One year ago today, Texas industrialist Ross Perot died at the age of 89. The Reform Party, which Perot founded after his monumental 1992 Independent presidential campaign and for whom he served as their inaugural 1996 presidential nominee, released the following statement at the time of his death:
Today, the nation lost a great man.
Ross Perot, an entrepreneur, a businessman, a philanthropist and dedicated husband and father, passed away today, July 9th, 2019.
Ross Perot was a visionary who created the Reform Party to offer a choice to the American voting public. Perot was concerned about the divisions in American politics that appeared at the time, and the lack of focus on serving the American people.
Born and raised in Texarkana, Texas, Perot finished his duty with the U.S. Navy and went into sales for IBM. In 1962, he formed his owned company, Electronic Data Systems (EDS), which was purchased in 1984 for $2.4 billion.
During his life, Perot showed deep loyalty to Americans in trouble and to American prisoners of war in Vietnam. He worked tirelessly for many years on the POW/MIA issue
Perot also was famous for organizing a private rescue mission of EDS employees imprisoned in Iran in the late 1970s. Perot put together the rescue team, which was led by retired United States Army Special Forces Colonel Arthur D. “Bull” Simons. Everyone was saved and brought back to the United States.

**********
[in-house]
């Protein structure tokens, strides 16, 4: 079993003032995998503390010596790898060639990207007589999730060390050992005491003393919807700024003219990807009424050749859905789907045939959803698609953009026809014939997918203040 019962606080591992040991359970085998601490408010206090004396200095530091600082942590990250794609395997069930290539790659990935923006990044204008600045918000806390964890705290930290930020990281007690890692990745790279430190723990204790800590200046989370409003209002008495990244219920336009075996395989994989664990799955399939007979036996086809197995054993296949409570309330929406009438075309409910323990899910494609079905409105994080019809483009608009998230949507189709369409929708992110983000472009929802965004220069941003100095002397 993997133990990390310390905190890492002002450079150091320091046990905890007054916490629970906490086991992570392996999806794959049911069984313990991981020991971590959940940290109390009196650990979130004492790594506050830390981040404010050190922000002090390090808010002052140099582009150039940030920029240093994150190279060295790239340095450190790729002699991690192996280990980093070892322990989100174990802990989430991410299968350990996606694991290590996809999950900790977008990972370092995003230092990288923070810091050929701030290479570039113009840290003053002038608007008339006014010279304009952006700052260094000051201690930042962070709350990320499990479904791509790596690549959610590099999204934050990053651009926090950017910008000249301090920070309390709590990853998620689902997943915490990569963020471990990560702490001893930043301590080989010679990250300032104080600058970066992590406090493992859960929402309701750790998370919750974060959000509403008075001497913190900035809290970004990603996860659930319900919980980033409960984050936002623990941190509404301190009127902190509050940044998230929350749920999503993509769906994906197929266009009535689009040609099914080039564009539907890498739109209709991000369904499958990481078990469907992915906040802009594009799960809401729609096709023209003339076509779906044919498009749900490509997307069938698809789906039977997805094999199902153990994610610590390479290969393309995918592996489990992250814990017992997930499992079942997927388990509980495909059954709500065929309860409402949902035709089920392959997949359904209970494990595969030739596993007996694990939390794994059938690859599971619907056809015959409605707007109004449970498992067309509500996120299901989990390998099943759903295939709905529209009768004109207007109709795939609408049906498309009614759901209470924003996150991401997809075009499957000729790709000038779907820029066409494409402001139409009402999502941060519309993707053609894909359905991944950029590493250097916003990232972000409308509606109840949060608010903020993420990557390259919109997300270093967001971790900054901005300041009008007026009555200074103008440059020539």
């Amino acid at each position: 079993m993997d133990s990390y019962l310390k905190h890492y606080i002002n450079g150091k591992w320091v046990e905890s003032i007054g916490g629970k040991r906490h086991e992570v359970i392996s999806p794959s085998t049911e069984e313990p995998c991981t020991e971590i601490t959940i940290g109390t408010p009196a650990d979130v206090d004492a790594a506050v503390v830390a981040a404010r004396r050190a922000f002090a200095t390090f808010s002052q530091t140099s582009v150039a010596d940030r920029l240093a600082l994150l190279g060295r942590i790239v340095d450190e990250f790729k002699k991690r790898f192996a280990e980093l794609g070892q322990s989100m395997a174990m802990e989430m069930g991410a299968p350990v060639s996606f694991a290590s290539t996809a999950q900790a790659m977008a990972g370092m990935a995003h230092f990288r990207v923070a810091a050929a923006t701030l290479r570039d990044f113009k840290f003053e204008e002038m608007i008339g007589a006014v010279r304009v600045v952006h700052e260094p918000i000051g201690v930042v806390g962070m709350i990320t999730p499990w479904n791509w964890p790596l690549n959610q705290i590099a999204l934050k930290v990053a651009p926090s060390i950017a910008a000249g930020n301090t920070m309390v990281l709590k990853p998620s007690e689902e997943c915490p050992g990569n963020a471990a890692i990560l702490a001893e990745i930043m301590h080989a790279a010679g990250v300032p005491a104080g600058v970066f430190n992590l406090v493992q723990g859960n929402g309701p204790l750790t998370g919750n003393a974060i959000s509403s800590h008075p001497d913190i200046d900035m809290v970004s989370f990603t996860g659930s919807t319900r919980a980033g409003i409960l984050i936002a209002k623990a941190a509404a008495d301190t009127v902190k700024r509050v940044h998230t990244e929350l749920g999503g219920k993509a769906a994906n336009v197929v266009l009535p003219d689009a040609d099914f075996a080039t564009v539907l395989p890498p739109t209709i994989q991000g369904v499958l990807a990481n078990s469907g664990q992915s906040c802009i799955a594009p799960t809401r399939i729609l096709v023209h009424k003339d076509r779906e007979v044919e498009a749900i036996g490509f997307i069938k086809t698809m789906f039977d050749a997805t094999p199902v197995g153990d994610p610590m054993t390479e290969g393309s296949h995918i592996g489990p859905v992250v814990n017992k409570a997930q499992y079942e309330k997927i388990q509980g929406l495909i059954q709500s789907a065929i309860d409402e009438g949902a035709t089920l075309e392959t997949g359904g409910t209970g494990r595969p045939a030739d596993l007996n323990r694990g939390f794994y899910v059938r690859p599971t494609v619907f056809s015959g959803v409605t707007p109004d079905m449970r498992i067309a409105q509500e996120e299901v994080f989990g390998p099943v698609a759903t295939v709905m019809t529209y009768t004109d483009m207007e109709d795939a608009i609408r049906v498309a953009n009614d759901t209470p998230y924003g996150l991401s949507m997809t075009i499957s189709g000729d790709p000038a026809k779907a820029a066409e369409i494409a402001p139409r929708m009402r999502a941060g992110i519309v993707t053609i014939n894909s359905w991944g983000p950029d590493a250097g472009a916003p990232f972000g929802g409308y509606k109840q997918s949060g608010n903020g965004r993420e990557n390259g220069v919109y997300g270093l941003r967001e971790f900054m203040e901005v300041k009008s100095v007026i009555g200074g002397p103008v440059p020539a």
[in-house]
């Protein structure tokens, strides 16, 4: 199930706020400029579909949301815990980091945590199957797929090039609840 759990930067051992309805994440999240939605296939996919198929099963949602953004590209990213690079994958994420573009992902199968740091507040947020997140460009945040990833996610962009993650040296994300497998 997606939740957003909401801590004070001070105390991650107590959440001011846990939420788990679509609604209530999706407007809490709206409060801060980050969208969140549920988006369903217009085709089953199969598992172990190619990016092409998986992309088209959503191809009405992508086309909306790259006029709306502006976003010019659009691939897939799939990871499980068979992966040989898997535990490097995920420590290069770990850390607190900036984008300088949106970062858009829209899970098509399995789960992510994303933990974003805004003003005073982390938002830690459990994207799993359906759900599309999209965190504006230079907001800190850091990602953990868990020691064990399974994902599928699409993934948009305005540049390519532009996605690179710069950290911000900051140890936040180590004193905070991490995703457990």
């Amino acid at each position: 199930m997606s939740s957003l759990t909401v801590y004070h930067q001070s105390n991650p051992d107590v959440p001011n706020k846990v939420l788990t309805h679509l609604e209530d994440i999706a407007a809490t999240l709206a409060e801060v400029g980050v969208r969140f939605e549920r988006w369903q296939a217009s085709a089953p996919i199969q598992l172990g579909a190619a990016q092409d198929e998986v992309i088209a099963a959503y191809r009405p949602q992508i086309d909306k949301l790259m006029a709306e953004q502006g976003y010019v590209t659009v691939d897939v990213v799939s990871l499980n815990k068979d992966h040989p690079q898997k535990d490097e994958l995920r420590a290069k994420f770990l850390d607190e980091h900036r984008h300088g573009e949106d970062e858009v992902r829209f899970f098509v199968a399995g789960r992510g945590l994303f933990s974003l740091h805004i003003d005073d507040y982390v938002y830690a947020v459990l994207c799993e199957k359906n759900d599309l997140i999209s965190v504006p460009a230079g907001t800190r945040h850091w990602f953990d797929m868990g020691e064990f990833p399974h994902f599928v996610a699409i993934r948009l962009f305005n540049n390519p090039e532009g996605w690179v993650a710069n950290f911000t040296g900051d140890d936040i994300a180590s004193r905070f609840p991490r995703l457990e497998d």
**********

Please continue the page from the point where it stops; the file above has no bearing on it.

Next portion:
By the 1990s, Perot began getting more involved in politics.
He strongly opposed the Gulf War and ratification of the North American Free Trade Agreement (NAFTA).
In 1992, Perot announced his intention to run for president on the Larry King show on CNN. He advocated a balanced budget and an end to the outsourcing of jobs, and he promised he would only run to serve the American people. His announcement launched a grassroots movement of citizen volunteers from all across the country who organized to collect signatures to get Perot on 1992 presidential ballot.
Following his entrance into the 1992 presidential election, Perot was leading both the Democratic and Republican party nominees. He earned support from people across the ideological and partisan spectrum, and statistics showed that he drew strongly from independent voters and almost equally from registered Democrats and Republicans.
In recent years, Perot continued to work. Each day he woke up with a simple mission: to help at least one person.
Mr. Perot was a great American. He will be missed by the members of the Reform Party Executive Committee, and those that believe in political choice for all Americans.